In last week's post, I wrote about the comforting powers of lyrics and song, and how words can resonate in the soul and engender peace and strength. This week, by coincidence only (I don't plan on making this a theme, I promise), I have decided to tell a story about a piece of music- a different time, a different place, a different genre.
The story begins a year ago, when a young man sent me a recording of him playing piano. The file was entitled, "Notturne." The melody of the song swayed. It climbed and tripped playfully through the scales with ease. It's one of those pieces that gives you starry eyes full of dreams and hope. At the same time, it calls you to reach out and run to whatever it is you're dreaming for. This recording became a constant companion through stressful nights of studying, bleary-eyed evenings of wishing for home, and those times when I couldn't help but feel I was alone.
And then my phone died.
The recording was lost, and the friend had long since banished me from his life. I was busy enough that I forgot about the song for a while, and then I decided I needed to look for it. And look I did. I knew of Chopin's "Nocturne" collection, and I listened and searched for it many times through. For a year, I kept looking around, pricking my ears at any tinkle of a piano in hopes of finding that familiar melody. I even called upon friends who played piano and sang bits of the melody, described the sounds, and asked if they had any idea which Chopin piece it was? Then, one day, at rock bottom, I decided it was time: I would go to the source. I had avoided contacting the young man for quite some time, in fear that old angers would be reawakened, and well- that was just not something I could handle. But I did it: I sent the email, I asked which was the Chopin piece that he had recorded so long ago. The speedy response, without anger or spite read, "I believe the piece you're looking for is Grieg's 'Notturno,' here is a link to a recording." I was reunited with my song at last. In fact, the young lady right next to me knew the piece well, and immediately sat down at the piano and played it for me.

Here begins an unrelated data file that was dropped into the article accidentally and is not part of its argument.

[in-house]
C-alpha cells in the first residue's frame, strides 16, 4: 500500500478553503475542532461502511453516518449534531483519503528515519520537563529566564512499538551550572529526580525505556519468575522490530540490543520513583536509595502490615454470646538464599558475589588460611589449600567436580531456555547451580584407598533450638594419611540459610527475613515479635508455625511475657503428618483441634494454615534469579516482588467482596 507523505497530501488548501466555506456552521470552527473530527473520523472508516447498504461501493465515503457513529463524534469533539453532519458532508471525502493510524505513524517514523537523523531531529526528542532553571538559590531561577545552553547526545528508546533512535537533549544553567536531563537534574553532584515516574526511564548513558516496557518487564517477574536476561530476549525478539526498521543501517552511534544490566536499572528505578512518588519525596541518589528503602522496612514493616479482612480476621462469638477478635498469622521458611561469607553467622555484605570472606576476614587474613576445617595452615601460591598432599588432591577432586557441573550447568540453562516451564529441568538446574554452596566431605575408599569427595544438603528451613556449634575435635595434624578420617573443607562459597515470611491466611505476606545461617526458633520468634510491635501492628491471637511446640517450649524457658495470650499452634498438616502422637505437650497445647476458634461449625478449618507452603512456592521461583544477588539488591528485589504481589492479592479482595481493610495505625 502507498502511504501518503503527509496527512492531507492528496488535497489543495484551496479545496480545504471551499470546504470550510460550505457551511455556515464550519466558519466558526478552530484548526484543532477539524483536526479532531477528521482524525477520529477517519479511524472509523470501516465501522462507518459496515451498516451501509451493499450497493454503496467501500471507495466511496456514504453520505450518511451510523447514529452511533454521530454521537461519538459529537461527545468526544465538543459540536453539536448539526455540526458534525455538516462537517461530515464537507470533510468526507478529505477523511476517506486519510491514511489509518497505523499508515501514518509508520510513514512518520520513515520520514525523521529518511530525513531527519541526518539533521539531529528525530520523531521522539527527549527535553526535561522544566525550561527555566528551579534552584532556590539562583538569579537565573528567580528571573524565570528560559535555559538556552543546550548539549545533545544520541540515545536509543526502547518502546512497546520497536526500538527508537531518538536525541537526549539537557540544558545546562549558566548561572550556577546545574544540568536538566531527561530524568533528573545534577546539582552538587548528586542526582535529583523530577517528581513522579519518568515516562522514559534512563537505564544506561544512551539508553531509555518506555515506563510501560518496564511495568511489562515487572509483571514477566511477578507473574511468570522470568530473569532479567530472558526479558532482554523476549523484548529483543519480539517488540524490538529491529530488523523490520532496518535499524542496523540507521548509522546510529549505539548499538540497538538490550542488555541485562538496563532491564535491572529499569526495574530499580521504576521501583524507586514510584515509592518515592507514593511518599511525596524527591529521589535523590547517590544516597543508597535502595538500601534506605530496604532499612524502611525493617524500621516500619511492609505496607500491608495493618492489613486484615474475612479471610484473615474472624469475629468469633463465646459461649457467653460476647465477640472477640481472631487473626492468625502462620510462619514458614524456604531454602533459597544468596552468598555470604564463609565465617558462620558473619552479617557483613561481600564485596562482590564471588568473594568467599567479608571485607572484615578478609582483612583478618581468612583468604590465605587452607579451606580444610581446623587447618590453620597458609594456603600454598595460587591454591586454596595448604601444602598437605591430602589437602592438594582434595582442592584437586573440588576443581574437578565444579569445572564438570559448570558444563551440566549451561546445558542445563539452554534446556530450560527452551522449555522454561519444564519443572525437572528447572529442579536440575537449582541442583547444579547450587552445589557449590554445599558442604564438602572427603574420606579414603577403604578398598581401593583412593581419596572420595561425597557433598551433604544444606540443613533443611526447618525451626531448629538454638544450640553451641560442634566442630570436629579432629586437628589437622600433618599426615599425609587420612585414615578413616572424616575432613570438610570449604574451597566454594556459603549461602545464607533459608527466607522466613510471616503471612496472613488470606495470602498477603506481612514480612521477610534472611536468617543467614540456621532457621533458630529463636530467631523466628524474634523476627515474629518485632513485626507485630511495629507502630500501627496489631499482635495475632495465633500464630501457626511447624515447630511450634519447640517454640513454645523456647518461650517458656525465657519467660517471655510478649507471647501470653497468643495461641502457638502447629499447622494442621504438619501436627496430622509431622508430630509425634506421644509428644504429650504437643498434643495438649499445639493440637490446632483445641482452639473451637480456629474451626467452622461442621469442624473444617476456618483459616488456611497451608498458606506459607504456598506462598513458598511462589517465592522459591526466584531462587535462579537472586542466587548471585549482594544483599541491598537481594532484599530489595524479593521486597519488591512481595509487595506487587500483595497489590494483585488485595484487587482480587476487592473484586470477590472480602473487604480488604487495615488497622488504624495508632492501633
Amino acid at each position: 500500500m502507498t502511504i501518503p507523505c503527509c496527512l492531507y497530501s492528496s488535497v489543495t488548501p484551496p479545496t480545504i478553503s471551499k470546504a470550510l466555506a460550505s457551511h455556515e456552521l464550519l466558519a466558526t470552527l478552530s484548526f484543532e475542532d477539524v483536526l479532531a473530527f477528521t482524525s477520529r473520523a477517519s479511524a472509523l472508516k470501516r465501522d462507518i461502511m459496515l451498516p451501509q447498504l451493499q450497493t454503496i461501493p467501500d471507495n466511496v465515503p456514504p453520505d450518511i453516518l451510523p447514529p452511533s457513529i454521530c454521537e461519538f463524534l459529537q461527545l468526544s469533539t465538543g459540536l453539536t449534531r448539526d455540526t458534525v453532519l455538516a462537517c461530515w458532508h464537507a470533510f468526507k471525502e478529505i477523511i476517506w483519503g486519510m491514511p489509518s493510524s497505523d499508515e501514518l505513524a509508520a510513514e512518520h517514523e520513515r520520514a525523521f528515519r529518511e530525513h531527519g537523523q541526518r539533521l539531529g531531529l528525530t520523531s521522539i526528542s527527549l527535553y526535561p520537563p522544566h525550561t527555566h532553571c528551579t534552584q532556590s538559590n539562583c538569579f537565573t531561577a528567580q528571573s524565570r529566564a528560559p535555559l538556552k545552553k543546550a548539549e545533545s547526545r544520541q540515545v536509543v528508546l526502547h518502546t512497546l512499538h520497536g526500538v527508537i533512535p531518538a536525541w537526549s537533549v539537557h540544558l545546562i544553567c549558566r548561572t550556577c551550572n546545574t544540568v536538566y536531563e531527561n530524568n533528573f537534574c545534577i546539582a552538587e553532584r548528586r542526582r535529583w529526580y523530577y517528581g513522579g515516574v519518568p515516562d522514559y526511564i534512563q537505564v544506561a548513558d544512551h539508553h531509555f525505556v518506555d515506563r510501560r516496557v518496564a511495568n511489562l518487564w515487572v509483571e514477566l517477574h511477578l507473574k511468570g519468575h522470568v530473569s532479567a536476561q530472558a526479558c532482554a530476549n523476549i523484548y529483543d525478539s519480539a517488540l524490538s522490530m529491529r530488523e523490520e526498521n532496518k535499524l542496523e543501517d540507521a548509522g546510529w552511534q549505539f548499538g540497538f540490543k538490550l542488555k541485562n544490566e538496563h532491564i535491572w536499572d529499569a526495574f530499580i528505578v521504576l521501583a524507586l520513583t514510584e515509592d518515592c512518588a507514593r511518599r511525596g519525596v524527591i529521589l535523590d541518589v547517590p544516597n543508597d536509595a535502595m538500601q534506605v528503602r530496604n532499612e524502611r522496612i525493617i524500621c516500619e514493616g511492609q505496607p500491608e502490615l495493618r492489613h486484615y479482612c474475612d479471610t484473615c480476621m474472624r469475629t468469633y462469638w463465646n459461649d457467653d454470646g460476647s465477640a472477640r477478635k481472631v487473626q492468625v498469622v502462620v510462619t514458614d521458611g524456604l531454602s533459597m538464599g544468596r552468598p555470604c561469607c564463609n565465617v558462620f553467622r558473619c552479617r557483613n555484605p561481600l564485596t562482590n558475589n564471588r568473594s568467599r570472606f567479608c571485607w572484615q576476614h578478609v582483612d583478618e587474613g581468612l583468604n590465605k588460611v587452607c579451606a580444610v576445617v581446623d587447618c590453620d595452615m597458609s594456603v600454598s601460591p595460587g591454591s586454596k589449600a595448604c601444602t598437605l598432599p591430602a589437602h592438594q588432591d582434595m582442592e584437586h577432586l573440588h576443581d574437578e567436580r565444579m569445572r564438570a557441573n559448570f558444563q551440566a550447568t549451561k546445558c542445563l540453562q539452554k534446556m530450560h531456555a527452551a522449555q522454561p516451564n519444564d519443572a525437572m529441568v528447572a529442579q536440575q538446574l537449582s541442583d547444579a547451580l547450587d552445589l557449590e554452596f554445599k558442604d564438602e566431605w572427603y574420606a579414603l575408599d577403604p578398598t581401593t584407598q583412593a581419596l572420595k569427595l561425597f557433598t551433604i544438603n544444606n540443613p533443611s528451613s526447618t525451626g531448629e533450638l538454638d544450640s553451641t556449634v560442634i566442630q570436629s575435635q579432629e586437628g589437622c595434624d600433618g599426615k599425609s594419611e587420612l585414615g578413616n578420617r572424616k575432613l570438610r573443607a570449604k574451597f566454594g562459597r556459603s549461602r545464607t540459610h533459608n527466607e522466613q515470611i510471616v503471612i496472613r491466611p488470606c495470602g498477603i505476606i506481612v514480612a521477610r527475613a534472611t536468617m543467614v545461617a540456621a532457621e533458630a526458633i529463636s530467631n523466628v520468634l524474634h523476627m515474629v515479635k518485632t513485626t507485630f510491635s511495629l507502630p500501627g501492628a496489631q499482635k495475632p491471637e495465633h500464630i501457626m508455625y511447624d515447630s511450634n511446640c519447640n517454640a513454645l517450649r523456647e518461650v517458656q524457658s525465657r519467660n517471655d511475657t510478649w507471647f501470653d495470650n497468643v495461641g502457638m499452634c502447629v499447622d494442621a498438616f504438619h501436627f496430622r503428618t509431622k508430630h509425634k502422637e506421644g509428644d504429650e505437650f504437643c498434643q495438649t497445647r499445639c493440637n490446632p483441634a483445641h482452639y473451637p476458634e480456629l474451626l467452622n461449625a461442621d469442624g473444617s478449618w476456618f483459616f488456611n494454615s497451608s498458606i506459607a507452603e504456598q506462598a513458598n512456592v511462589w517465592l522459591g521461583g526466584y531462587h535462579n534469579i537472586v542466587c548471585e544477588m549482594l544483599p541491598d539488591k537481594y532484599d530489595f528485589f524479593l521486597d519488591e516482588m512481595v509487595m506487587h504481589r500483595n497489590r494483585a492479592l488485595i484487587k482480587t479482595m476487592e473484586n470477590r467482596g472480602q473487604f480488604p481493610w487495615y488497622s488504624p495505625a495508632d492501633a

What indeed, does any of this have to do with spiritual discernment? Well, as a candidate for ordained ministry, I must answer several questions. The first boils down to: "Do you believe in God?" This would be simple if I believed in the socially acceptable, neat, compact-able, entity of God. I haven't really hammered out the details on how my ideas of God really all fit together, but I do believe in something- or I want to! For a long time, I struggled trying to believe in a cloud-faced man in the sky. It was something I just couldn't do. But of course- this was supposed to be what I believed in, all my life I prayed to this father-figure God! I had to believe that! Didn't I? So I kept looking for that God. I kept searching for that God; that easy place where religious society smiles and says I did a good job, that place where everything seemed under God's control. Like I said, it was just something I couldn't do. So I started looking elsewhere. I asked Brother Larry, I listened to Doctor Neville (and hoped that some of his genius would leak out and I could sop it up), I delicately nosed around my parents' brain. I, indeed, had to really start asking the hard questions. I had to bite the bullet and just do it. I had to figure out where I was looking for God, because historically, I was on my own.
So that's the take away folks: Sometimes we have an idea in mind of what we're looking for, whether it be a piece of music or a way of thinking about God, but we might be looking for the wrong thing entirely. Sometimes, we need a helping hand (even if it's hard to ask for) to point us in the right direction.
Don't give up the search.